Snapchat Funding, Snapchat money investments, Snapchat app investors

With the arrival of Snapchat ads on the scene in October, it was clear that the company had a nice little money-maker on its hands. The problem is, according to multiple industry resources, the ads aren’t cheap.

In fact, if you’re a small business, you’d do well to avoid advertising on the disappearing photo app altogether. Why? Because you’ll be paying $750,000 for only a day of advertising, and will only be reaching users on iOS and Android since there is no Windows Phone version of Snapchat currently. Some major companies are apparently even having issues with such an expense for such a small amount of time, especially when they can purchase a masthead add on YouTube for $500,000 USD.

Snapchat Geofilters, Snapchat filters, Snapchat featuers

The ads have the potential to reach millions of viewers a day

The ads appear much like TV commercials within the app and do have the potential to reach millions of viewers a day and have so far included brands like Samsung, McDonald’s, and Electronic Arts.

According to Adweek, companies are saying that Snapchat has “minimums” that they are apparently “very firm” on. Instead of looking for a wider, larger advertising pool, the company is looking at “fewer, bigger, better.”

That’s not to say, the ads are too expensive for and may not be worth it to everyone. The same unnamed industry executive apparently told Adweek that they “have clients for whom Snapchat works really well” and that Snapchat ads work great for “a product launch or a rebranding like McDonald’s has done.”

Snapchat Android smartphones, Snapchat features, Snapchat news

Snapchat ads can’t discern man from woman or the age of a potential customer

Of course, it can be hard to target Snapchat ads, which can’t discern man from woman or how old a potential customer is, so advertisers often may not find as formidable an audience as, say Google AdSense or In addition, Snapchat’s ads disappear, while the aforementioned ad agencies have ads running continuously until the advertiser’s money runs out or the campaigns end. Still, when movies like Dumb and Dumber To and brands like McDonald’s can find success, it might be the right blend for Snapchat’s audience, which is made up mostly of teenagers.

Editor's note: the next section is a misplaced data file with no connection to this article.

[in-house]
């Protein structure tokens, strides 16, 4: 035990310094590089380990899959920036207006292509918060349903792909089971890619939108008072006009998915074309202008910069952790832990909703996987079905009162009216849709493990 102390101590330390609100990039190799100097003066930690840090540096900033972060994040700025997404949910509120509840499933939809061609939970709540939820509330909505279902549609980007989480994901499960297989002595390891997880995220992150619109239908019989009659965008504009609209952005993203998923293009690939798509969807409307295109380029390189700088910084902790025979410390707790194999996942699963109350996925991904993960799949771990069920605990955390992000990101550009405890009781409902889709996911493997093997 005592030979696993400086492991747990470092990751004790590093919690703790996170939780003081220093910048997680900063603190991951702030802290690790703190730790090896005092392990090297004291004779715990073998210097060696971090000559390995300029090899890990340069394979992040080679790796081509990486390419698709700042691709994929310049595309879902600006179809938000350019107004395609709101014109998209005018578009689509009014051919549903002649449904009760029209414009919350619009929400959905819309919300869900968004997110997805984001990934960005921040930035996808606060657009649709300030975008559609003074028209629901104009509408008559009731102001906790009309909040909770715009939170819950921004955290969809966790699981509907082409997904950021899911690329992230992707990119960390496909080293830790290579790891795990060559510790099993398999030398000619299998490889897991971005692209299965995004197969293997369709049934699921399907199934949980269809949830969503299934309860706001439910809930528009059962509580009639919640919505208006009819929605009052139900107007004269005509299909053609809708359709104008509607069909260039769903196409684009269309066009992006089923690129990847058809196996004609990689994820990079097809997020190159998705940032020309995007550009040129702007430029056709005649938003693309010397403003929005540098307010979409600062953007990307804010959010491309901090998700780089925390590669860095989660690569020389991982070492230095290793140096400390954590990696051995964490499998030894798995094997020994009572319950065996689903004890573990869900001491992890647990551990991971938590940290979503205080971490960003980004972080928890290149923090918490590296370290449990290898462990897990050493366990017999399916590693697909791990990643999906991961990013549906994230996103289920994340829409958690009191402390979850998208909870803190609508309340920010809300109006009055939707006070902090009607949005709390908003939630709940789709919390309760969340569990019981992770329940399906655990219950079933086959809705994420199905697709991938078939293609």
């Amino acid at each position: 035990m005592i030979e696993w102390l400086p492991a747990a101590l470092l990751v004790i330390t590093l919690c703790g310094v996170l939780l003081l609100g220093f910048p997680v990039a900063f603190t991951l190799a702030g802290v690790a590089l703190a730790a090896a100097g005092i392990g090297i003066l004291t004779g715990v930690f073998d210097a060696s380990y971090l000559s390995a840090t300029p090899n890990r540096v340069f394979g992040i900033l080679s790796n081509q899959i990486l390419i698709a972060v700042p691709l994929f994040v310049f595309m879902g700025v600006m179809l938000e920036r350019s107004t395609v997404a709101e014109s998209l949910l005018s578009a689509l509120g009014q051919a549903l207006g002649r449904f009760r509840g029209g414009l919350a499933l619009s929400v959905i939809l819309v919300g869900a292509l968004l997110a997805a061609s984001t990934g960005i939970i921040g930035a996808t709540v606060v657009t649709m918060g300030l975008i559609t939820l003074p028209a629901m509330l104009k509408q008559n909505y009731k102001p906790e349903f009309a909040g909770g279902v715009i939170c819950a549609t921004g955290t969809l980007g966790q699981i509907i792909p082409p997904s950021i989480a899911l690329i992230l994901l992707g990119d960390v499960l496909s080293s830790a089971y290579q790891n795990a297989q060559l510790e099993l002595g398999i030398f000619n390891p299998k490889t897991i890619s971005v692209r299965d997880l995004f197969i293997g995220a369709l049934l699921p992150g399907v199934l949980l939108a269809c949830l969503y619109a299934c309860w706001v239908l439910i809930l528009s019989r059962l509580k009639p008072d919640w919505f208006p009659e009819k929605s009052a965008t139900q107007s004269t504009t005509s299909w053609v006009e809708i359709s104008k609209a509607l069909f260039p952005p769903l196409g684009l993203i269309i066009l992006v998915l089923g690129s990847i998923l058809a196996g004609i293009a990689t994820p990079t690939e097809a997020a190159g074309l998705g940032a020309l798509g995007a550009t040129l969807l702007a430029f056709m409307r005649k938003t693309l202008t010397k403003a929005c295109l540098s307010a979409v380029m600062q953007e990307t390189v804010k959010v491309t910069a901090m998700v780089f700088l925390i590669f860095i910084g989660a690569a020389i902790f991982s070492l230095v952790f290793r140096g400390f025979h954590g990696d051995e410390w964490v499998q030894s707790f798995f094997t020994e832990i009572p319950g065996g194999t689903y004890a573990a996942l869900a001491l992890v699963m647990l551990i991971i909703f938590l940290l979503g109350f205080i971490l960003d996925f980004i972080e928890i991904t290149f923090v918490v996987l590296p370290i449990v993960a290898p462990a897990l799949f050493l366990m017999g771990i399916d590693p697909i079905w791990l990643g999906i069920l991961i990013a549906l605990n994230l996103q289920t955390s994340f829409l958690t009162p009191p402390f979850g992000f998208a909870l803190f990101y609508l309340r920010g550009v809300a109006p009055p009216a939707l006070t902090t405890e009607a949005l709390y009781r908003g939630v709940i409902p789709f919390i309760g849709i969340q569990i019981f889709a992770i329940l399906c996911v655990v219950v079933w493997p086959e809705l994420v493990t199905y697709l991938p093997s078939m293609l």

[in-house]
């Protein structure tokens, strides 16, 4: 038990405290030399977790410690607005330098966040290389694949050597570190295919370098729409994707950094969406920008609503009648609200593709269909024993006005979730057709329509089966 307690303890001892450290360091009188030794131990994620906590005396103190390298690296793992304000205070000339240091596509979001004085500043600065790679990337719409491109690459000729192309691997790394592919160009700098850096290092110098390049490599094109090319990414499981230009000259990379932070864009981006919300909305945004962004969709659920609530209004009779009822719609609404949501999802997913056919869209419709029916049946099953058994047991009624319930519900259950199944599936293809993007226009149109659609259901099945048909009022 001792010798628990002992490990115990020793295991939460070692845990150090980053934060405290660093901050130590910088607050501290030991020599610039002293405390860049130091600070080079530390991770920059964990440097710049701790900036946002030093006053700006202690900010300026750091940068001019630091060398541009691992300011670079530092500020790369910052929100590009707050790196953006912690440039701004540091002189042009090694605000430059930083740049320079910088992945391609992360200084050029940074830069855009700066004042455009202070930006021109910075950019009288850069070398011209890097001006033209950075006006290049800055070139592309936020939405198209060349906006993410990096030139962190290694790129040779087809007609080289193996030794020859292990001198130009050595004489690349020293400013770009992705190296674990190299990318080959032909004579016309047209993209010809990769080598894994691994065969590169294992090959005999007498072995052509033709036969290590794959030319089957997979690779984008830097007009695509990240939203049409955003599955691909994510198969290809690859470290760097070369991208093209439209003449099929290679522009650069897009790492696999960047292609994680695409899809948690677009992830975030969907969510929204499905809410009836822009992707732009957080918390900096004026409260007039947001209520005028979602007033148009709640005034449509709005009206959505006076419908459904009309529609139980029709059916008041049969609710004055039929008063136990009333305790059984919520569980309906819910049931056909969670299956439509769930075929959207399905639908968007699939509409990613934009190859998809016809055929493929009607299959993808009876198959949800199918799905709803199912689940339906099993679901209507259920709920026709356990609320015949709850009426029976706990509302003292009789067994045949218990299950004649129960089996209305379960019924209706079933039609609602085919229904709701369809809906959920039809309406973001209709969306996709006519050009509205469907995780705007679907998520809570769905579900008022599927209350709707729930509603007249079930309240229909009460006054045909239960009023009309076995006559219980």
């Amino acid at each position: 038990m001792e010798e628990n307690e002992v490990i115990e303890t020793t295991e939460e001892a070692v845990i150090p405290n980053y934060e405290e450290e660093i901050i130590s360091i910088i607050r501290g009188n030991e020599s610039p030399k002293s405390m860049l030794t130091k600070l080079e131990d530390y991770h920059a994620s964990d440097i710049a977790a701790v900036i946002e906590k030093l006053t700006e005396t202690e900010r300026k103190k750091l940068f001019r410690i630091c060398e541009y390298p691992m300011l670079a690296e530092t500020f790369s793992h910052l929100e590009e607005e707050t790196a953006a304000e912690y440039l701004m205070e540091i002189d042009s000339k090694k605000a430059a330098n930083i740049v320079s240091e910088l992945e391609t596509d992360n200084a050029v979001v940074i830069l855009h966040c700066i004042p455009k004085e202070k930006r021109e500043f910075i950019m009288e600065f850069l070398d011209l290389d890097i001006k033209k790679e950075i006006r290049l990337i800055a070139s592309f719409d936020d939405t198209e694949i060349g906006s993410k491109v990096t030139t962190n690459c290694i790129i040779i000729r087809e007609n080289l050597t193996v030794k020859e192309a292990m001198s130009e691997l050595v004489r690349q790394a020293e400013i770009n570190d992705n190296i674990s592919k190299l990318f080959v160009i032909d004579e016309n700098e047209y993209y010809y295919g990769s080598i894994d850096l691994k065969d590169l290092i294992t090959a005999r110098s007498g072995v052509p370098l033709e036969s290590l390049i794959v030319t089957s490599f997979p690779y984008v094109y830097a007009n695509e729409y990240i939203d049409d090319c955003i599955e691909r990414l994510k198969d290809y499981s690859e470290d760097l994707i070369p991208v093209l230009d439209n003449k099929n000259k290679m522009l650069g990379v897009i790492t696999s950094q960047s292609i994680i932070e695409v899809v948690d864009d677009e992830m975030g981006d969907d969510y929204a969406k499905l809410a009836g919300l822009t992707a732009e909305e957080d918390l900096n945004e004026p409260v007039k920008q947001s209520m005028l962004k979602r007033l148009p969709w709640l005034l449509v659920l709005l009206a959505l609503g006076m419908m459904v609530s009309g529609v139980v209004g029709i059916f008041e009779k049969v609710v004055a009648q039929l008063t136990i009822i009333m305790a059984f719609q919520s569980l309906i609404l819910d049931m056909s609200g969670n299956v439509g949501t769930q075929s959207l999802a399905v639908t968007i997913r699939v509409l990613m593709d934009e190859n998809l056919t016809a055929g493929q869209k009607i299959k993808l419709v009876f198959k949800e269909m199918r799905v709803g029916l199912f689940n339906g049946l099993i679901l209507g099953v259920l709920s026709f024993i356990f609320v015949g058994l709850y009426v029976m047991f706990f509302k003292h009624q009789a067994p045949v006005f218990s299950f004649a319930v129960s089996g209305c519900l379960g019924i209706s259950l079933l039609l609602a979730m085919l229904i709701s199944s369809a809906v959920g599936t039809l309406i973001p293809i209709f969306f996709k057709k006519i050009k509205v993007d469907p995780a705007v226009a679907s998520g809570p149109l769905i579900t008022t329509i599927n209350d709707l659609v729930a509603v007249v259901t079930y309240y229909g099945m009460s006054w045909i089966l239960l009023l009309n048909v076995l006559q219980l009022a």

With such a premium price, though, one has to wonder how long Snapchat can keep it up, especially with such a limited audience.

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By Josh Robert Nay

Josh Robert Nay is the founder and Editor-in-Chief of TruTower. He has worked in the telecommunications industry since 2003 and specializes in GSM based technology. He also uses (too many) VoIP apps and is a long-time user of BlackBerry, Android, and Windows Phone. He adores anything having to do with space exploration and writing. In addition to the links below, he can be found on LinkedIn and can also be found on his website at